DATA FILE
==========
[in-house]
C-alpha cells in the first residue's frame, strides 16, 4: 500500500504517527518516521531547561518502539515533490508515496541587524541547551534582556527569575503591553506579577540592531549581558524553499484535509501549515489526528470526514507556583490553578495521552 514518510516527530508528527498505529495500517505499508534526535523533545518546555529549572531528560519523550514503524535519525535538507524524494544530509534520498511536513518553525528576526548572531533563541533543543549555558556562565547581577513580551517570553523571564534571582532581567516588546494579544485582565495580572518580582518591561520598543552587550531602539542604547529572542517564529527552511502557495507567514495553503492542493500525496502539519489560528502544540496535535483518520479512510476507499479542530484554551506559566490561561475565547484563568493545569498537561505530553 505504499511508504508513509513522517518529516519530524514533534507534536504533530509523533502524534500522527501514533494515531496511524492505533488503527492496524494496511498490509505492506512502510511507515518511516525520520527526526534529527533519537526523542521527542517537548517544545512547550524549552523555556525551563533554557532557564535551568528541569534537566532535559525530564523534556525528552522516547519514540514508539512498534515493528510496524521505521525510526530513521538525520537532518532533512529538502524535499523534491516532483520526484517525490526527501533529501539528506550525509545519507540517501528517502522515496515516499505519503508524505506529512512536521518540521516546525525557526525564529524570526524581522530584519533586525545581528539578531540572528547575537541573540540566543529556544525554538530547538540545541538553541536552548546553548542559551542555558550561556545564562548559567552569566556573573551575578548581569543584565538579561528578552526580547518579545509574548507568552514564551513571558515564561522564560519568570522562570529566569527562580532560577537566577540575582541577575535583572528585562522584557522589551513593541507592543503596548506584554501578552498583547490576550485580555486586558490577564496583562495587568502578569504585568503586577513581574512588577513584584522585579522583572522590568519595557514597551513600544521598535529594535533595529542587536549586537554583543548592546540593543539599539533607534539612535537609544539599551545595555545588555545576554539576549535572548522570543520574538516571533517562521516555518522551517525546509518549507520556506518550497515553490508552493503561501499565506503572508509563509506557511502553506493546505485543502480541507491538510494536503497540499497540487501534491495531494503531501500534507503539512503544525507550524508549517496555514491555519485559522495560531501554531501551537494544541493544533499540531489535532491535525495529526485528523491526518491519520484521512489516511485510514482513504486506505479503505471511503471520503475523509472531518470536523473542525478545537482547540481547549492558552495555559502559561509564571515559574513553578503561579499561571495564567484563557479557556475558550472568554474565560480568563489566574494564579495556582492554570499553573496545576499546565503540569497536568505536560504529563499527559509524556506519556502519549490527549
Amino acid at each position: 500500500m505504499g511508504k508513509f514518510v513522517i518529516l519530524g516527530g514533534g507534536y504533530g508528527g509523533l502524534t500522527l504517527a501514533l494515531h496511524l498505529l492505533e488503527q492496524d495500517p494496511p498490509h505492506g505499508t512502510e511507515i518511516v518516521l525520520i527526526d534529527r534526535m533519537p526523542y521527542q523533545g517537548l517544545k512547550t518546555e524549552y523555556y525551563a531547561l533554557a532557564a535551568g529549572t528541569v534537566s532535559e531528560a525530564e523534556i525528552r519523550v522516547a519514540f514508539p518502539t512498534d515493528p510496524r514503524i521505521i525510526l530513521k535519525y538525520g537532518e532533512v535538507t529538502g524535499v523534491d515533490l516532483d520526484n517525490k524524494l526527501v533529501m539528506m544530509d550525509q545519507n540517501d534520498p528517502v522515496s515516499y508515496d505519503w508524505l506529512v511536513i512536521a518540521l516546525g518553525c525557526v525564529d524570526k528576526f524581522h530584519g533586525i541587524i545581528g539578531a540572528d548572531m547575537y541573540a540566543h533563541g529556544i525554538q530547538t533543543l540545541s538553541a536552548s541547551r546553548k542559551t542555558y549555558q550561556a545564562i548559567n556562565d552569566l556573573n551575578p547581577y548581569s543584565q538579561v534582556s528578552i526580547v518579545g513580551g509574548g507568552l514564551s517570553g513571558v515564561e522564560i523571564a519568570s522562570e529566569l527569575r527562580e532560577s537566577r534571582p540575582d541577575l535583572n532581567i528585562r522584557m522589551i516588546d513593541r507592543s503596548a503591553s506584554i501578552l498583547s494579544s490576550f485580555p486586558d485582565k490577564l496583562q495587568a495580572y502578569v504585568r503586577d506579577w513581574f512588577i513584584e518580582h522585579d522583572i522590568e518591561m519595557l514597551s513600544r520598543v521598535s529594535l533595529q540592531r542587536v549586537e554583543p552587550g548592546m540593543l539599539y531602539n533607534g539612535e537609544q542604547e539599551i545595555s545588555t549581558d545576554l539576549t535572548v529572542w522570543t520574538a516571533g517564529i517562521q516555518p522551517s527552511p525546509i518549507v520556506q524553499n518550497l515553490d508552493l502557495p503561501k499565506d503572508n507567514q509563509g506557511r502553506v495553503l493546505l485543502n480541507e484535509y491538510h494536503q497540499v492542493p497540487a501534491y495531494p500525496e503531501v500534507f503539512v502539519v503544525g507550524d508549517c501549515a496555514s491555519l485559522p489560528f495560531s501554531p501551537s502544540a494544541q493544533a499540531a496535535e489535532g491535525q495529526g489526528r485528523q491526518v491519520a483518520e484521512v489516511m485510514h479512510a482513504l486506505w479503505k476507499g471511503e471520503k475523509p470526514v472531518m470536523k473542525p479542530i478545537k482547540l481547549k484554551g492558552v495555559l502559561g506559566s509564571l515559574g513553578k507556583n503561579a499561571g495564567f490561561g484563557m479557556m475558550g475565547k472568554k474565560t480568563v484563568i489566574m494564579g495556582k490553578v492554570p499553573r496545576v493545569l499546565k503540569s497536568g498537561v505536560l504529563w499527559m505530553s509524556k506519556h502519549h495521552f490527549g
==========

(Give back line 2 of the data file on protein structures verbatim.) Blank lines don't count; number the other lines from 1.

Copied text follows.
C-alpha cells in the first residue's frame, strides 16, 4: 500500500504517527518516521531547561518502539515533490508515496541587524541547551534582556527569575503591553506579577540592531549581558524553499484535509501549515489526528470526514507556583490553578495521552 514518510516527530508528527498505529495500517505499508534526535523533545518546555529549572531528560519523550514503524535519525535538507524524494544530509534520498511536513518553525528576526548572531533563541533543543549555558556562565547581577513580551517570553523571564534571582532581567516588546494579544485582565495580572518580582518591561520598543552587550531602539542604547529572542517564529527552511502557495507567514495553503492542493500525496502539519489560528502544540496535535483518520479512510476507499479542530484554551506559566490561561475565547484563568493545569498537561505530553 505504499511508504508513509513522517518529516519530524514533534507534536504533530509523533502524534500522527501514533494515531496511524492505533488503527492496524494496511498490509505492506512502510511507515518511516525520520527526526534529527533519537526523542521527542517537548517544545512547550524549552523555556525551563533554557532557564535551568528541569534537566532535559525530564523534556525528552522516547519514540514508539512498534515493528510496524521505521525510526530513521538525520537532518532533512529538502524535499523534491516532483520526484517525490526527501533529501539528506550525509545519507540517501528517502522515496515516499505519503508524505506529512512536521518540521516546525525557526525564529524570526524581522530584519533586525545581528539578531540572528547575537541573540540566543529556544525554538530547538540545541538553541536552548546553548542559551542555558550561556545564562548559567552569566556573573551575578548581569543584565538579561528578552526580547518579545509574548507568552514564551513571558515564561522564560519568570522562570529566569527562580532560577537566577540575582541577575535583572528585562522584557522589551513593541507592543503596548506584554501578552498583547490576550485580555486586558490577564496583562495587568502578569504585568503586577513581574512588577513584584522585579522583572522590568519595557514597551513600544521598535529594535533595529542587536549586537554583543548592546540593543539599539533607534539612535537609544539599551545595555545588555545576554539576549535572548522570543520574538516571533517562521516555518522551517525546509518549507520556506518550497515553490508552493503561501499565506503572508509563509506557511502553506493546505485543502480541507491538510494536503497540499497540487501534491495531494503531501500534507503539512503544525507550524508549517496555514491555519485559522495560531501554531501551537494544541493544533499540531489535532491535525495529526485528523491526518491519520484521512489516511485510514482513504486506505479503505471511503471520503475523509472531518470536523473542525478545537482547540481547549492558552495555559502559561509564571515559574513553578503561579499561571495564567484563557479557556475558550472568554474565560480568563489566574494564579495556582492554570499553573496545576499546565503540569497536568505536560504529563499527559509524556506519556502519549490527549